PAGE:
Has a Congressional consensus emerged on crypto? Not quite.
But the broad feeling among members of Congress in attendance was that a hearing before the Joint Economic Committee (JEC) on November 17 was at the very least educational — which was apt, given that the hearing’s title was “Demystifying Crypto.”
The witnesses came from a range of backgrounds, but they broadly agreed on the importance of maintaining key privacy features in existing cryptocurrencies. There also seemed to be a fairly strong acceptance of the notion that centralized crypto exchanges needed to step up tax reporting and transparency on their data, as well as user information — though the regulatory entity that should be responsible was a matter of disagreement.
Nonetheless, an established partisan divide on crypto was on display.
As Representative Don Beyer, the chairman of the committee, described it to The Block in a follow-up interview:
“You have the structure of the debate already, which is that the Republicans are going to want as light a touch as possible, arguing that all the structures are already in place to make sure there’s not fraud. And on the other hand, you have the Democratic witnesses who are more like, ‘hey, we really got to make sure the stablecoins are vetted and don’t run out of cash. We need to make sure that people can’t go to the unreported exchanges and avoid taxes.’”
Beyer, himself a Democrat representing Northern Virginia, is also behind the Digital Asset Market Structure and Investor Protection Act, which he introduced this summer.
In a concise encapsulation of that republican perspective, Senator Mike Lee, the leading Republican on the committee, warned: “Rigid one-size-fits-all regulation is something that’s kind of scary.”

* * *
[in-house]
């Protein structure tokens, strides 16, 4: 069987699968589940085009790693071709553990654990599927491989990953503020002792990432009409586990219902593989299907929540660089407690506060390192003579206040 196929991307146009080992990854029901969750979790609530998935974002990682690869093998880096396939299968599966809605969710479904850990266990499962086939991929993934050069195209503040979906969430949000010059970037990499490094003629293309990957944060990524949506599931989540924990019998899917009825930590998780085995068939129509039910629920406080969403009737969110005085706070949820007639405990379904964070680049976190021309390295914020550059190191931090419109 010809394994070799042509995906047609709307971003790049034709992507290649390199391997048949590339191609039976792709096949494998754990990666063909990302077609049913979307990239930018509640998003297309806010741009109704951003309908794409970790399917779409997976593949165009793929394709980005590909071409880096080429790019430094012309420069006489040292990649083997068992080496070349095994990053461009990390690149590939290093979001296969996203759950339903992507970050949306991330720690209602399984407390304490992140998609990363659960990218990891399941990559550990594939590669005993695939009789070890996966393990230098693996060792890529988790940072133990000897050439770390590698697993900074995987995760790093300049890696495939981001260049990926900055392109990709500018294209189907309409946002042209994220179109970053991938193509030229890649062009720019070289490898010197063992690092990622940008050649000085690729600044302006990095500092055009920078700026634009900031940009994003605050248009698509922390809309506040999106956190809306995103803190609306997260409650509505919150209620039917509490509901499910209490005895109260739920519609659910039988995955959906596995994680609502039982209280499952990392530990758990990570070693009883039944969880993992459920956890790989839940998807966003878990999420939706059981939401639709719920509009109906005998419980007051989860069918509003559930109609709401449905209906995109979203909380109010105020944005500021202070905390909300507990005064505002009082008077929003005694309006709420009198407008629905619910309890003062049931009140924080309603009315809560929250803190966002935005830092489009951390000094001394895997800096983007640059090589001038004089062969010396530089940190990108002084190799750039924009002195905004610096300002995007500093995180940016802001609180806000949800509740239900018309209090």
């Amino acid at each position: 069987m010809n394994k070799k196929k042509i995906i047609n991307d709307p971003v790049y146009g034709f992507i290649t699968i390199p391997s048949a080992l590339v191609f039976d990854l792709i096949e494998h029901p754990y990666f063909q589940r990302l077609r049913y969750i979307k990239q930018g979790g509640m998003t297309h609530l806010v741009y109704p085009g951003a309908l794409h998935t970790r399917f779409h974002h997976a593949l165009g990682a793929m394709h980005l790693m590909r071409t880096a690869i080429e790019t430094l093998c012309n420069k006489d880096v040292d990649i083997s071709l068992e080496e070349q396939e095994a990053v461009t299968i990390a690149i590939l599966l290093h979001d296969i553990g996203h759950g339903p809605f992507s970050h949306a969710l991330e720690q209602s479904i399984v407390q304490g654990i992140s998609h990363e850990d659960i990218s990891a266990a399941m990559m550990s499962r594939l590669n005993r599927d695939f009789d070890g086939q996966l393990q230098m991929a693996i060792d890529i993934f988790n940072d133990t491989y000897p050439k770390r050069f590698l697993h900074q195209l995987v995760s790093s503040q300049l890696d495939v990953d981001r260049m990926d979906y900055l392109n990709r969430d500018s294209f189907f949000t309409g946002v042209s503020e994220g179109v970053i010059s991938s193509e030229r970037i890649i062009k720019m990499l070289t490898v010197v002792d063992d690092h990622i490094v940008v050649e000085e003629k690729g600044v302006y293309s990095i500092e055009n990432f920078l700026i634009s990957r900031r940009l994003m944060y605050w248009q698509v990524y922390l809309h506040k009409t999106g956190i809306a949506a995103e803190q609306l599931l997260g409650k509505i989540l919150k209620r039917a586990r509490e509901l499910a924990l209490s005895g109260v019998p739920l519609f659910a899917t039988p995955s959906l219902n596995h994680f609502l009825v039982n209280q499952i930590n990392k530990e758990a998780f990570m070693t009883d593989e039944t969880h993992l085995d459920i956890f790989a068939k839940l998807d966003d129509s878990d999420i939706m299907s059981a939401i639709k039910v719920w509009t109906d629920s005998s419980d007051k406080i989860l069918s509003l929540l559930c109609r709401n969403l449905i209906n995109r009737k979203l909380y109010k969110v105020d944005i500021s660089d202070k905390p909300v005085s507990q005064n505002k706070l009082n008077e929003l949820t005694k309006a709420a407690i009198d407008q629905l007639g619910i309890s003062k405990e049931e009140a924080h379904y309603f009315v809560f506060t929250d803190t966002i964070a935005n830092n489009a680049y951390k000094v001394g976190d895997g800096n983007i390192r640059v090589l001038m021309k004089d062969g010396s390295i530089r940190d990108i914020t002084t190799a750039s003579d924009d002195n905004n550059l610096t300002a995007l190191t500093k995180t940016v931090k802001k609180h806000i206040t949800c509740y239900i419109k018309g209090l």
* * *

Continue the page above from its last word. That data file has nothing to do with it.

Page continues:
As a joint committee, the JEC includes members from both houses of Congress. Broadly, the Democratic members were more likely to defer to the Open Markets Institute’s Alexis Goldstein. Goldstein, for example, explained what a DeFi rug pull was, using the example of the recent “Squid Game” token dump.
“I have used large exchanges, I have tried out so-called decentralized finance, or DeFi,” said Goldstein, cautioning against industry optimism. “While many claim this is the future of finance, the space looks a lot like the history of finance to me.”
More of a go-to for questions from Republicans, Peter Van Valkenburgh, who leads research at non-profit cryptocurrency advocacy group Coin Center, cast cryptocurrencies as part of a tradition of American openness.
“America grew rich because of that openness,” he said. “We don’t like permissioned systems in this country because we know that you can’t prejudge genius.”
In the end, there were relatively few points of regulation on which the four witnesses disagreed, but they are familiar elements of regulatory debate. All agreed that there needed to be more tax clarity, but there was disagreement over, for example, the value of adjusting or repealing the broker definitions in the infrastructure bill.
Spot market oversight was also a major point. Former Chair of the Commodity Futures Trading Commission Tim Massad was in favor of expanding the CFTC’s regulatory power over spot crypto markets, which it lacks because more traditional commodities — oil, wheat, cattle, for example — operate so differently.
“Coinbase, Kraken, others — they’re not subject to the same standards,” said Massad. “[The CFTC] has very limited power to make fraud actions, but that takes a lot of resources to do.”
Kevin Werbach of the University of Pennsylvania’s Wharton School dismissed the idea that regulation would kill the crypto industry. “Regulation can promote trust. There’s a reason why our capital markets are so successful,” he said.
Werbach was especially interested in seeing more direct oversight of stablecoin issuers, another critical area for current debates on crypto regulation.
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